When bringing up children, parents know what to expect when it comes to potty training, helping them to crawl, and then getting up and walking. They help them with speech, and warn them what not to touch. They also expose them to different smells and tastes, all of which are easy enough to identify, discuss, explain and understand. But many parents are at a loss when it comes to helping their children with their eyesight or vision, and just as many are missing the signs of possible vision difficulties, according to leading Australian behavioural optometrists Gary Rodney and Jacqueline Gattegno, whose Smart Vision Optometry specialises in this field.
Entering the School Years a Step or Two Behind
Rodney and Gattegno agree this means that many children head off to school a few steps behind their peers, simply because they do not see the world or anything in it in the same way their classmates do. Instead everything is blurred or not processed appropriately visually. This can lead to a number of learning problems as well as causing the children to feel uncomfortable in several areas.
“They’re facing a whole new world when they enter school, and tend to lose confidence when they feel they are not performing as well as their new friends. Reading can become difficult and other learning skills can lag, and they don’t know why this is happening. So many of them may start to show behavioural problems or avoid engagement with a process that seems too hard. Some don’t want to read, and many don’t want to take up sports,” Rodney and Gattegno explained.
A Question of Distance
Two of the most commonly known of the eye problems, which together with other eye problems affect around 22% or more of Australians under 14, are myopia and hyperopia. Both cause children to have blurry vision, either when trying to view something at a distance, which is the case with myopia (nearsightedness), or when looking at something close up, when they are farsighted (hyperopia). Both are refraction errors caused by the light rays focus in front of the retina or behind it, but not on it as it should.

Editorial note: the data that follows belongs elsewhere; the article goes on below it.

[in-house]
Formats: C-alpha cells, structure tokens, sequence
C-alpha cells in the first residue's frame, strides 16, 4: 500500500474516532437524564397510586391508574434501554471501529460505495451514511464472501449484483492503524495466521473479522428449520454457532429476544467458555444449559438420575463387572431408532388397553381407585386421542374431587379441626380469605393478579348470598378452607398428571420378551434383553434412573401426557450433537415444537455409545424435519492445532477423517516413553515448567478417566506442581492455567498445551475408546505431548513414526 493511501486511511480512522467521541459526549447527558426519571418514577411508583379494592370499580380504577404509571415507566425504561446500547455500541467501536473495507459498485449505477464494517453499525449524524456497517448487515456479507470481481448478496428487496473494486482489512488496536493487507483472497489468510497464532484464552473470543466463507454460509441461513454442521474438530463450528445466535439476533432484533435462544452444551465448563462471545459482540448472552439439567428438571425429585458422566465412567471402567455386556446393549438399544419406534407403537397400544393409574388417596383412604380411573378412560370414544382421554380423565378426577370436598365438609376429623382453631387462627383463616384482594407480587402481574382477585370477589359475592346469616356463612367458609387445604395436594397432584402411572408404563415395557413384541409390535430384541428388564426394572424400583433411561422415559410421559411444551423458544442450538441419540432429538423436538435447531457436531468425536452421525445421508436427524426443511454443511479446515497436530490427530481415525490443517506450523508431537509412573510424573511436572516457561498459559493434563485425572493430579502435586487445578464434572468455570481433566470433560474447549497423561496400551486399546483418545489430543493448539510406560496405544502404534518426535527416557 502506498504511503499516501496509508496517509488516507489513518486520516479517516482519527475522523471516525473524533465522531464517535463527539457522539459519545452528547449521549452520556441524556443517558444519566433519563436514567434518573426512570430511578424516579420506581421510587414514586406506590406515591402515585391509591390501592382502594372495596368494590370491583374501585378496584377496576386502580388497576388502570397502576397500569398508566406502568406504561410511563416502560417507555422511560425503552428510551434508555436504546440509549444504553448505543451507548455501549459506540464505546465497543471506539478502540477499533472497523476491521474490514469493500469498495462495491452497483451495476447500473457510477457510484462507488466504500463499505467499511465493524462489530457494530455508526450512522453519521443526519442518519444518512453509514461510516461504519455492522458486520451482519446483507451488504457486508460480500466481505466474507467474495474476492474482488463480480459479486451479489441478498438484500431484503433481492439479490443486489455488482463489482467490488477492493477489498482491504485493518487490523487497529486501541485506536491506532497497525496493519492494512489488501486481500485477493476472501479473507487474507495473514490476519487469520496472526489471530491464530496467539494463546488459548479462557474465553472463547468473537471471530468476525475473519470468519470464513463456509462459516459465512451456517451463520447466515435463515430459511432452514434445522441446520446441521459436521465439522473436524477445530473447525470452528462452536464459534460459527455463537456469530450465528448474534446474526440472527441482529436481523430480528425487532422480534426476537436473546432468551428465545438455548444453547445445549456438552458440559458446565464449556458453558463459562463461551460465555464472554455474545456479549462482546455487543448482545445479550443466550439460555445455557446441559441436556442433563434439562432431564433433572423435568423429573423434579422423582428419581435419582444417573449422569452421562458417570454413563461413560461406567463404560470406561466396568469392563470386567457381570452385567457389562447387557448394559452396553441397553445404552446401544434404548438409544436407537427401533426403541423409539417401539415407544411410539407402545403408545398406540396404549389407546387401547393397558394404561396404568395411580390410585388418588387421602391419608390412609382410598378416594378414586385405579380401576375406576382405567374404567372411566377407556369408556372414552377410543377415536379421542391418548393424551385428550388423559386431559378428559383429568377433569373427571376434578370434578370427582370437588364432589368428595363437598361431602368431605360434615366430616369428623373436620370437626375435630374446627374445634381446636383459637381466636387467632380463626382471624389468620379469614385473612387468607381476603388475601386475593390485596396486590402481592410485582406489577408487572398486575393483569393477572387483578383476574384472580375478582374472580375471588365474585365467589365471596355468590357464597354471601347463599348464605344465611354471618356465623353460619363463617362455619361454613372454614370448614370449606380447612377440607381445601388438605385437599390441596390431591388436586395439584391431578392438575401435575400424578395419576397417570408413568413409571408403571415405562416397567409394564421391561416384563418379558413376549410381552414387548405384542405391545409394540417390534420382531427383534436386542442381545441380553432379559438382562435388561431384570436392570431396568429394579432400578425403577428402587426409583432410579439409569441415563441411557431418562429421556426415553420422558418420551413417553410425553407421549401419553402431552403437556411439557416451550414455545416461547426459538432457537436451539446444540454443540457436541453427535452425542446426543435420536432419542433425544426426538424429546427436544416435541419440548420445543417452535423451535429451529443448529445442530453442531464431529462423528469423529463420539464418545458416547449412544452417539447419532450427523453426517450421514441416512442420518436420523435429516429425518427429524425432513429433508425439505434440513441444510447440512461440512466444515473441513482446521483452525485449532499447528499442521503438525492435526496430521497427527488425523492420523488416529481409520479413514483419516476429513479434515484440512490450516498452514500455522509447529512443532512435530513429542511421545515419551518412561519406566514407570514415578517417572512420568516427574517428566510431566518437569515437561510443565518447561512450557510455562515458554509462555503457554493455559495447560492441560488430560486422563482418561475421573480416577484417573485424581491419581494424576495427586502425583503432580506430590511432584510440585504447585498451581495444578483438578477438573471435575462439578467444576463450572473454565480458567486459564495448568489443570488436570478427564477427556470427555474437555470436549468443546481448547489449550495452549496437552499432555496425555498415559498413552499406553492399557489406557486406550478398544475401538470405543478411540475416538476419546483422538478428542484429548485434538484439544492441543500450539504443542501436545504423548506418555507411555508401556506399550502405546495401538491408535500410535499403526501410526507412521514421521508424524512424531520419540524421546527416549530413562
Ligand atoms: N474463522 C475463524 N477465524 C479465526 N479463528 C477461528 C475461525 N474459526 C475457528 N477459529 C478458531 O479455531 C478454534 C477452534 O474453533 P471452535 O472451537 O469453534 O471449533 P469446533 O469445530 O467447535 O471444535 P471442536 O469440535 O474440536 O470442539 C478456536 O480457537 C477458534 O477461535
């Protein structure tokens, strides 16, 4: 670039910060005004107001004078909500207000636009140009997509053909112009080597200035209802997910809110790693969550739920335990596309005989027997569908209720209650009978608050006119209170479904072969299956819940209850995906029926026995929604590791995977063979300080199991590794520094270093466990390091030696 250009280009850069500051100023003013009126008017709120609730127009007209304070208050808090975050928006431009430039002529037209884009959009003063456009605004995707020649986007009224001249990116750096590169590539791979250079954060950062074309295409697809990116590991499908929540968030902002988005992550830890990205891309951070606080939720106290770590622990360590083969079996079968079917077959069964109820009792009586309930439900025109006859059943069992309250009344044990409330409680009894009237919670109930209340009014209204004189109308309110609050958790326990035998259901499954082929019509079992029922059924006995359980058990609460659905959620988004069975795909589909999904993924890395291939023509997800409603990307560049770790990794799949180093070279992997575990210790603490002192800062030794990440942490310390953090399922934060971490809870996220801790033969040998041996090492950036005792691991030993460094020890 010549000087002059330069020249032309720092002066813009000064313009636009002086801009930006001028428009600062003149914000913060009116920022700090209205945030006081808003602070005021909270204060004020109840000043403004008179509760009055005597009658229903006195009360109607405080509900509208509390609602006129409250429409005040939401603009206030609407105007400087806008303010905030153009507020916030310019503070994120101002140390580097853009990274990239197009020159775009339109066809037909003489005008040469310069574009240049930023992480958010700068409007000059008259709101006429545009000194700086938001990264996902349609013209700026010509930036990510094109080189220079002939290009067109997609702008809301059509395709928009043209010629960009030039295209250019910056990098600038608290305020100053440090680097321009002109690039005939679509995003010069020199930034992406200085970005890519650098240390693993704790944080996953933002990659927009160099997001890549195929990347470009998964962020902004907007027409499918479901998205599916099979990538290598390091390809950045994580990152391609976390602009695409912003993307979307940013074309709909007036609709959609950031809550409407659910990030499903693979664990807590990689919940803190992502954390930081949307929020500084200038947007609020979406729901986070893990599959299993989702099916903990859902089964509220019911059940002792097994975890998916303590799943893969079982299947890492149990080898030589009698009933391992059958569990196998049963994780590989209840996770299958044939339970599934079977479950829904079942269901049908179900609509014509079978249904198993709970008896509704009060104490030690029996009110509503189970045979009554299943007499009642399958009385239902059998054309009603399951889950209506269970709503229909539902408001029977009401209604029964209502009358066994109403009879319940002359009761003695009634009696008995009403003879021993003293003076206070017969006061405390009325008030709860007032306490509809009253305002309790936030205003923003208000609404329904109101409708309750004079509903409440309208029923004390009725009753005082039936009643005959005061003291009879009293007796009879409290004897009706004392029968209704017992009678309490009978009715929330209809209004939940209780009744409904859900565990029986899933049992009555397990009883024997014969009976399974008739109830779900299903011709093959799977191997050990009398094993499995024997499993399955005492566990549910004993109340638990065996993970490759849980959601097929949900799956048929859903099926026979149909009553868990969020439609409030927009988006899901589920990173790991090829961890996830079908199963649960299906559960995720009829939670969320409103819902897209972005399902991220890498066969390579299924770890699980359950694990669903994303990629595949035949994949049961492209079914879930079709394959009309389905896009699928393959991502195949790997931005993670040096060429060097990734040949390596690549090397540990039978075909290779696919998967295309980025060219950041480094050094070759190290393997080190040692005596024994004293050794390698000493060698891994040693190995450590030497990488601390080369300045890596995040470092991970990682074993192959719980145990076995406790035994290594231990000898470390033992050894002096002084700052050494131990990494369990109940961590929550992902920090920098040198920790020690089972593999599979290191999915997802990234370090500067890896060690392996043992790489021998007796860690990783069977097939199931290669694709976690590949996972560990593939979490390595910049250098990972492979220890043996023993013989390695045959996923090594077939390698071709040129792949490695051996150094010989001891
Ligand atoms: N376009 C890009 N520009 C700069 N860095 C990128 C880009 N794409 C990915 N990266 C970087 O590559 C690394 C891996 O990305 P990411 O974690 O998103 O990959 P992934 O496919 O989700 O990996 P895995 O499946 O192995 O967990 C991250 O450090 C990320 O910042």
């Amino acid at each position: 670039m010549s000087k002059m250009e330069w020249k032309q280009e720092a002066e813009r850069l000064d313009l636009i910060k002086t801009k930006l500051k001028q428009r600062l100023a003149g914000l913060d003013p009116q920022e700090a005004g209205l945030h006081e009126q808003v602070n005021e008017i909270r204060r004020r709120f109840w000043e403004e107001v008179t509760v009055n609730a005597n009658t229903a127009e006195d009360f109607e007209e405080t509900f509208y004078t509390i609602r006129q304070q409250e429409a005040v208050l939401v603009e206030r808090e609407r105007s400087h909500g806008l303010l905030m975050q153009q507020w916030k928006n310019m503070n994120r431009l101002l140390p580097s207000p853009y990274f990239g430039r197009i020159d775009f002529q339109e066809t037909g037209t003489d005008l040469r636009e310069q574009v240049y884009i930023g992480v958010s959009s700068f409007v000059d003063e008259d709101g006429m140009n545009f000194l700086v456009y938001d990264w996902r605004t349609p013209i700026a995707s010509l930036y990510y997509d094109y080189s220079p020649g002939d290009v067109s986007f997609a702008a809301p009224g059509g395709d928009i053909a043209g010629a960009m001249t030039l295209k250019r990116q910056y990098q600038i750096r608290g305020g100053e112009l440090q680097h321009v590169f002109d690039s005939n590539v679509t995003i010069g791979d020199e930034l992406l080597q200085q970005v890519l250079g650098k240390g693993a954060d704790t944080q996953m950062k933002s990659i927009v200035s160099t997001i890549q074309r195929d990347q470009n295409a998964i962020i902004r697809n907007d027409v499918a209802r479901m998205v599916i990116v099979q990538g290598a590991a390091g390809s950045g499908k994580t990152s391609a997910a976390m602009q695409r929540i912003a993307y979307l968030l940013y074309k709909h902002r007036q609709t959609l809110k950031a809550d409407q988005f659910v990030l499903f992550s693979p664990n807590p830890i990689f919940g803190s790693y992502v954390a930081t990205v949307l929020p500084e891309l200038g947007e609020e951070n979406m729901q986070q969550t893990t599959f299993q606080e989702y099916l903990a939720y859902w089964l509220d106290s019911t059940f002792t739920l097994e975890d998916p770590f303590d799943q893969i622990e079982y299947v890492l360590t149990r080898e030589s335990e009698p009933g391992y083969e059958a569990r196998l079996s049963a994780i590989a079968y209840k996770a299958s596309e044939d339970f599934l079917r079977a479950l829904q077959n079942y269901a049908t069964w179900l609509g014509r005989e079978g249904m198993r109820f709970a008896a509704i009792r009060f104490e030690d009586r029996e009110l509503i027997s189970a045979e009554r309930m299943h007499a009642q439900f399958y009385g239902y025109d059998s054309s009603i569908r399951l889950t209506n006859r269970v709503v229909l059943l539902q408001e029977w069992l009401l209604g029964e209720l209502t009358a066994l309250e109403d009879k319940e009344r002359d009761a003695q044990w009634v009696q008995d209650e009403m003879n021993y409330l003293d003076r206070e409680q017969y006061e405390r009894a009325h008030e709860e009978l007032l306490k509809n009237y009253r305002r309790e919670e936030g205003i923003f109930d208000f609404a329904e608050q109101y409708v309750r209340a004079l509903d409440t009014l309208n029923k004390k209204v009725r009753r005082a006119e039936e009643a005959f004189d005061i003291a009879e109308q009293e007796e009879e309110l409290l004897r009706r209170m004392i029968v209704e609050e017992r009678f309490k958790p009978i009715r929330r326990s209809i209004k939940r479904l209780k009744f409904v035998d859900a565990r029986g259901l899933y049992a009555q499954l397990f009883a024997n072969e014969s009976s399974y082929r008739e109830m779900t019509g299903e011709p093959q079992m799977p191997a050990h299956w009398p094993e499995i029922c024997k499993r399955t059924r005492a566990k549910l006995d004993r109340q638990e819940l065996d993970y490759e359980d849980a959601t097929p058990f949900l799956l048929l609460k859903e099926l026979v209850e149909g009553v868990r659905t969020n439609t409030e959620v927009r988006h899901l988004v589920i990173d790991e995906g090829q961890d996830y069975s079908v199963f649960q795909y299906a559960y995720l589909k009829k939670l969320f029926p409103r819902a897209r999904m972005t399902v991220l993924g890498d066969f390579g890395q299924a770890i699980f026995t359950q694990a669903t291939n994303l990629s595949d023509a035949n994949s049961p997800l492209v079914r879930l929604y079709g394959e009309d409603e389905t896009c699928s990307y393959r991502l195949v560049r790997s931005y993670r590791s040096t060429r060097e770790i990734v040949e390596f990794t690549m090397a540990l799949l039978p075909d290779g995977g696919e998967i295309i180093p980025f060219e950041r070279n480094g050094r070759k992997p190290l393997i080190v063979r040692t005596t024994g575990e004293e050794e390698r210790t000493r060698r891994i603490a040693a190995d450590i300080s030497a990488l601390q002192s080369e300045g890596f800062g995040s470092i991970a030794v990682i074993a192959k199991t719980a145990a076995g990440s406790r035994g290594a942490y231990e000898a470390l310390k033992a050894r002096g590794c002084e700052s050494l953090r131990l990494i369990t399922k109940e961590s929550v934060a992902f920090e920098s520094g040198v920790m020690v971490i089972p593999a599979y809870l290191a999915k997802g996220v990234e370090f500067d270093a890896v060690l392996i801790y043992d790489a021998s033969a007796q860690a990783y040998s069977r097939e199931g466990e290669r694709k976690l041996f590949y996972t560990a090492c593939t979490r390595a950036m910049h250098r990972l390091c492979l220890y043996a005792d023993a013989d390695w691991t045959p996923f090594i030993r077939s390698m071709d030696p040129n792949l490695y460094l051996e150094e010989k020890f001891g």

On school screenings however, Rodney and Gattegno have found that optical blur only accounts for 11% of all other vision problems. There are far more issues with both functional vision skills and perceptual vision skills. So looking at refractive error alone will not identify the vast majority of vision road blocks to reading and learning.
How to See the Signs
Parents can be on the watch for certain give-away signs that their children have problems with visual function or visual processing of things at different distances. Some are easily visible in physical actions.
These include a tendency to move very close to what they are trying to see, like when watching TV, or bring books close to their eyes when they are trying to read. Children with eye problems may also lose their place while reading a book, let their eyes follow the words using a finger to guide them, or take to avoiding the things its too difficult to do. This could include books or perhaps sports because the blur creeps in and makes it too difficult because the focus called for is not comfortable for them, according to Rodney and Gattegno.
They may also squint, or tip their head to one side to allow the stronger eye to do the work, so allowing the weaker eye to become “lazy” and deteriorate even more.
Rodney said that difficulty focusing could also lead to frequent headaches, light sensitivity and complaints about “sore eyes”. It can also result in avoidance in response to suggestions that they read a book, or work on a computer, a while this might sometimes be taken as bad behaviour, it could turn out to be the very real effect of an eye problem.
What Parents Can Do
Armed with these warning signs, they can then approach leading optometrists like those at Gary Rodney’s and Jacqueline Gattegno’s Smart Vision clinics in Sydney, or call one of the Eyes In Design NSW clinics at Bondi (02) 9365 5047 or Mosman (02) 9969 1600.
They can also visit the Smart Vision website: Optometrists Sydney: Optometry Services For Children and Adults | Smart Vision to find more information provided by the Smart Vision behavioural optometrists whose major focus is on the effects of perceptual and functional vision problems in children.